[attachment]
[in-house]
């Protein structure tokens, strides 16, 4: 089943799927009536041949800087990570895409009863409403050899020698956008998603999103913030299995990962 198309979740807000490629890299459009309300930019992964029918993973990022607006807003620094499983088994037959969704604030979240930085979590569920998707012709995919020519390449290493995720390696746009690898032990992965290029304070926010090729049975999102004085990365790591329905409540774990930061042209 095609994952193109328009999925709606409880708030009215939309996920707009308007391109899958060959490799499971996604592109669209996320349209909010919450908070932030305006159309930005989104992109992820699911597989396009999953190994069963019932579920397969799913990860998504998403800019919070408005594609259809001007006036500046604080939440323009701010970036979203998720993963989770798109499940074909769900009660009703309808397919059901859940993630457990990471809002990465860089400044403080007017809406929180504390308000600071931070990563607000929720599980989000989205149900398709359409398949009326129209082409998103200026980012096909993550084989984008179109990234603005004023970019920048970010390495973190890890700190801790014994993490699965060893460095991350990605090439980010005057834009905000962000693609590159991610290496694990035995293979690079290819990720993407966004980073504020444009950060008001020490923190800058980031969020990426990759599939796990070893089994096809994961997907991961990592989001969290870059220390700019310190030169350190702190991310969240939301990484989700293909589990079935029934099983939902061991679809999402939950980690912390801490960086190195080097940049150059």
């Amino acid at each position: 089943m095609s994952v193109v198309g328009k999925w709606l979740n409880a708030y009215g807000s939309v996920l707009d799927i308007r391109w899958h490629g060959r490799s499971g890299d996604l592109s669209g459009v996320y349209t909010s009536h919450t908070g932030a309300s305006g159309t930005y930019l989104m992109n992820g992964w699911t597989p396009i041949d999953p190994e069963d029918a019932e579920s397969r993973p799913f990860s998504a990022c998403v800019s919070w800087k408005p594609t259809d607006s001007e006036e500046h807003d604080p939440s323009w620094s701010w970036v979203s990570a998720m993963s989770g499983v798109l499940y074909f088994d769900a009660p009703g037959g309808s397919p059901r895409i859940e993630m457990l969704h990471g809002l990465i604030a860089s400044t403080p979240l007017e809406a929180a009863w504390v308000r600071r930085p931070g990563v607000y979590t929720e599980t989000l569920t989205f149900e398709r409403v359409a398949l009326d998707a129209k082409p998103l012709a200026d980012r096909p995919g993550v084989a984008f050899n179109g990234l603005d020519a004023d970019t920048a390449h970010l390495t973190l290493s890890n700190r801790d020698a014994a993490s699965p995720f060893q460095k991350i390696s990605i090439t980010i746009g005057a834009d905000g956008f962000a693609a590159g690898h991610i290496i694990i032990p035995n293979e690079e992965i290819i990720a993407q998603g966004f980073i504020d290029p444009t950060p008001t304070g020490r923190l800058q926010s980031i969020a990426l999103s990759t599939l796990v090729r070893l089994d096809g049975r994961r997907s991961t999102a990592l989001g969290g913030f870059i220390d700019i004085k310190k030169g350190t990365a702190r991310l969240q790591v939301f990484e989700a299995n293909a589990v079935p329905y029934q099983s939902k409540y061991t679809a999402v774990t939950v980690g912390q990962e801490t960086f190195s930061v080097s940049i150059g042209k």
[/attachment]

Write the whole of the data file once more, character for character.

[in-house]
């Protein structure tokens, strides 16, 4: 089943799927009536041949800087990570895409009863409403050899020698956008998603999103913030299995990962 198309979740807000490629890299459009309300930019992964029918993973990022607006807003620094499983088994037959969704604030979240930085979590569920998707012709995919020519390449290493995720390696746009690898032990992965290029304070926010090729049975999102004085990365790591329905409540774990930061042209 095609994952193109328009999925709606409880708030009215939309996920707009308007391109899958060959490799499971996604592109669209996320349209909010919450908070932030305006159309930005989104992109992820699911597989396009999953190994069963019932579920397969799913990860998504998403800019919070408005594609259809001007006036500046604080939440323009701010970036979203998720993963989770798109499940074909769900009660009703309808397919059901859940993630457990990471809002990465860089400044403080007017809406929180504390308000600071931070990563607000929720599980989000989205149900398709359409398949009326129209082409998103200026980012096909993550084989984008179109990234603005004023970019920048970010390495973190890890700190801790014994993490699965060893460095991350990605090439980010005057834009905000962000693609590159991610290496694990035995293979690079290819990720993407966004980073504020444009950060008001020490923190800058980031969020990426990759599939796990070893089994096809994961997907991961990592989001969290870059220390700019310190030169350190702190991310969240939301990484989700293909589990079935029934099983939902061991679809999402939950980690912390801490960086190195080097940049150059």
């Amino acid at each position: 089943m095609s994952v193109v198309g328009k999925w709606l979740n409880a708030y009215g807000s939309v996920l707009d799927i308007r391109w899958h490629g060959r490799s499971g890299d996604l592109s669209g459009v996320y349209t909010s009536h919450t908070g932030a309300s305006g159309t930005y930019l989104m992109n992820g992964w699911t597989p396009i041949d999953p190994e069963d029918a019932e579920s397969r993973p799913f990860s998504a990022c998403v800019s919070w800087k408005p594609t259809d607006s001007e006036e500046h807003d604080p939440s323009w620094s701010w970036v979203s990570a998720m993963s989770g499983v798109l499940y074909f088994d769900a009660p009703g037959g309808s397919p059901r895409i859940e993630m457990l969704h990471g809002l990465i604030a860089s400044t403080p979240l007017e809406a929180a009863w504390v308000r600071r930085p931070g990563v607000y979590t929720e599980t989000l569920t989205f149900e398709r409403v359409a398949l009326d998707a129209k082409p998103l012709a200026d980012r096909p995919g993550v084989a984008f050899n179109g990234l603005d020519a004023d970019t920048a390449h970010l390495t973190l290493s890890n700190r801790d020698a014994a993490s699965p995720f060893q460095k991350i390696s990605i090439t980010i746009g005057a834009d905000g956008f962000a693609a590159g690898h991610i290496i694990i032990p035995n293979e690079e992965i290819i990720a993407q998603g966004f980073i504020d290029p444009t950060p008001t304070g020490r923190l800058q926010s980031i969020a990426l999103s990759t599939l796990v090729r070893l089994d096809g049975r994961r997907s991961t999102a990592l989001g969290g913030f870059i220390d700019i004085k310190k030169g350190t990365a702190r991310l969240q790591v939301f990484e989700a299995n293909a589990v079935p329905y029934q099983s939902k409540y061991t679809a999402v774990t939950v980690g912390q990962e801490t960086f190195s930061v080097s940049i150059g042209k």